A road trip in the United States of America would not be complete without a visit to the nations (and possibly the world’s) first and oldest National Park, Yellowstone founded in 1872 and named a UNESCO World Heritage site in 1978. More than 26 native American tribes have ties to the area (including Kiowa, Crow, Sioux, Salish, Shoshone & Bannock). They have lived in the region for at least 11, 000 years using the thermal waters for medicinal and religious purposes as well as hunting, gathering, collecting obsidian and engaging in trade. The first European fur traders arrived in the late 1700s followed by gold prospecting in the late 1800s. Surprisingly however, fur traders returning with tall tales of a bubbling boiling underworld were never given any credence and the first formal European exploration did not take place until the late 1860s-early 1870s.
Yellowstone is 8, 983 square kilometers of dramatic scenery, lakes, waterfalls, half the world’s geysers and hydrothermals and an abundance of wildlife & large mammals including; bison, elk, bighorn sheep, grizzly bears, wolves, mousse, cougar and more. So it’s no surprise Yellowstone was near the top of our list of places to visit in our first 6 months on the road. When we started this journey last April, we really had one rule, stay ahead of the weather. We got out our road atlas, highlighted a bunch of places we wanted to visit and then set off with out much more planning than that. Most people think we’re crazy Ozzies when we tell them that, and perhaps they’re right, but so far it has turned out pretty well. It was a steep learning curve at first but we soon got the hang of it....
That is until we reached the Idaho, Wyoming and Montana borders where Yellowstone resides in the first week of October. In our naivety we honestly believed that Winter would not be coming for another month at least. We were so very wrong! Luckily for us, we made it just in the nick of time, enjoying the last week of full access to the park before they started closing roads for Winter. It was already snowing in the mountains when we arrived, and by the time we left, it was snowing where we camped as well. It was cold and windy but far from miserable! Had we more time up our sleeves and had the weather been more amicable, we would love to have visited Grand Teton National Park as well, but unfortunately it was not to be this time around. We’re quickly learning that even with our luxurious timescale, there is no way you can possibly do everything here. The USA is just so huge and so diverse, it’s impossible to cover it all.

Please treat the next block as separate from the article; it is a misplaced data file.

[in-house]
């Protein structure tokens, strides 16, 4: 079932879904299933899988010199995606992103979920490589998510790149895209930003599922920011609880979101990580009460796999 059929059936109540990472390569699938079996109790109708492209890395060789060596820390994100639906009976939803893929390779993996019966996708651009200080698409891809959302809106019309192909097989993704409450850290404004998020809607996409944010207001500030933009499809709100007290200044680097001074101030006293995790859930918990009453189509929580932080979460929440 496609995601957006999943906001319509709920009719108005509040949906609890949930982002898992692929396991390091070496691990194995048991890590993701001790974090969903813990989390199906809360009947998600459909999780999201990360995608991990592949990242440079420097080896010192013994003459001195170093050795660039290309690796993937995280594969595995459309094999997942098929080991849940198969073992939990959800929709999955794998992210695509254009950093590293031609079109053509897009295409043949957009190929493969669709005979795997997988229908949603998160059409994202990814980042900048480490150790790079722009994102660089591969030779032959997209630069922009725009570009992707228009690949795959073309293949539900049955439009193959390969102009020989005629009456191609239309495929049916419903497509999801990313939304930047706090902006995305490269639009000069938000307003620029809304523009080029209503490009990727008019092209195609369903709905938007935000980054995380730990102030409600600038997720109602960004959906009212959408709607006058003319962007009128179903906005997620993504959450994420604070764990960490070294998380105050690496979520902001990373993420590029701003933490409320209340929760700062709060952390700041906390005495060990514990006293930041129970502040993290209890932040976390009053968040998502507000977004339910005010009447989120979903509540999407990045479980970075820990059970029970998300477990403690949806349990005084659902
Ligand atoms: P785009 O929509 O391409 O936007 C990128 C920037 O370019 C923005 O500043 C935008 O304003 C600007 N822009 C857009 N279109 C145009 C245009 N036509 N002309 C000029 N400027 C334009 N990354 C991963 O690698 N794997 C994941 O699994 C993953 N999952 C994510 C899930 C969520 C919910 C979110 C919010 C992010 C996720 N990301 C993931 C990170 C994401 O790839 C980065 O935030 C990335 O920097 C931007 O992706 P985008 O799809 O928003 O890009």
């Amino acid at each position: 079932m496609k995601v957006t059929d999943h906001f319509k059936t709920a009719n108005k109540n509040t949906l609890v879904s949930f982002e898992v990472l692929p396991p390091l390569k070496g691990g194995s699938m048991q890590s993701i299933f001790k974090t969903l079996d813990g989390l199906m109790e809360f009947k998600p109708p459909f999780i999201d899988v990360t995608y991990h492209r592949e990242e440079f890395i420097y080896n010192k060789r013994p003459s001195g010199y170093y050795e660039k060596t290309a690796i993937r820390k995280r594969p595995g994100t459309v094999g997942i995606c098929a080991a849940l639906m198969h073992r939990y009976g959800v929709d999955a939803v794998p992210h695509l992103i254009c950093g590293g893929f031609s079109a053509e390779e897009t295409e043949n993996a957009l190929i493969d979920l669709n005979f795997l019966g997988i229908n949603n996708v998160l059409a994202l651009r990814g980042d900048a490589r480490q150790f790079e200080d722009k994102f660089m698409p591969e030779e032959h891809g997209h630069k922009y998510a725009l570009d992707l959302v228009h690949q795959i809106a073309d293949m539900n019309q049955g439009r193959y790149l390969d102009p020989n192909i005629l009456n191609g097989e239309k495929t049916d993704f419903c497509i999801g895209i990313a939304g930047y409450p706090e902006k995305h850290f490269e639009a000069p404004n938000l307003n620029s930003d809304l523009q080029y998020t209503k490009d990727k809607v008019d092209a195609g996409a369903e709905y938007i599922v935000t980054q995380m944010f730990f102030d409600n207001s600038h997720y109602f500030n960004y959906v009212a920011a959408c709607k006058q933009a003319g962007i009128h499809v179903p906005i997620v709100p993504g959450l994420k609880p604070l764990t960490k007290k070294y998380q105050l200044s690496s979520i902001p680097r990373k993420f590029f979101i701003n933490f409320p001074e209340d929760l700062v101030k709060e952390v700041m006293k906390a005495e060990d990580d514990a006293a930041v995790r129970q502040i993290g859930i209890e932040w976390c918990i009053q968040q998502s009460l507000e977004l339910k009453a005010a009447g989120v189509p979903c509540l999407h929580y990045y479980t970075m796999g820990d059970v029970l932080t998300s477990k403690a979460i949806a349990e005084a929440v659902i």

With that said, you really need at least 3 days to visit Yellowstone National Park. We didn’t manage to see it all but did enjoy plenty of hiking and wildlife watching. Instead or boring you with my rendition of events, I’ll let the pictures do the talking, as really there are few words that can adequately describe the beauty of this timeless place in all it’s enormous glory.
Day 1 - The Lamar Valley
Day 2 - The Mammoth Hot Springs
Day 3 - Upper and Lower Geiser Basin
Where we stayed:
Henrys Lake State Park, less than 16 miles from the West Entrance of the Park and beautiful in its own right.
GnTonefortheroad travel tips:
Get the ice-cream from the gift shop. It’s delicious and at the end of season they’re literally giving it away! So Gooooood.
Invest in bear spray if you plan on hiking or camping in or around the area, better safe than sorry! It’s cheaper to buy it from a sporting goods store than in the park stores. It was not possible to hire it at the time we visited as many facilities were closed for the season. Bears are on the move at this time of year, moving to their Winter dens and eating as much as they can so be prepared.
So stay tuned as we #keepitreal #keepexploring #beyond40. For all our up to the minute adventures follow us on facebook, instagram or twitter and now youtube @gntonefortheroad and feel free to like, share, comment or contact me of more info.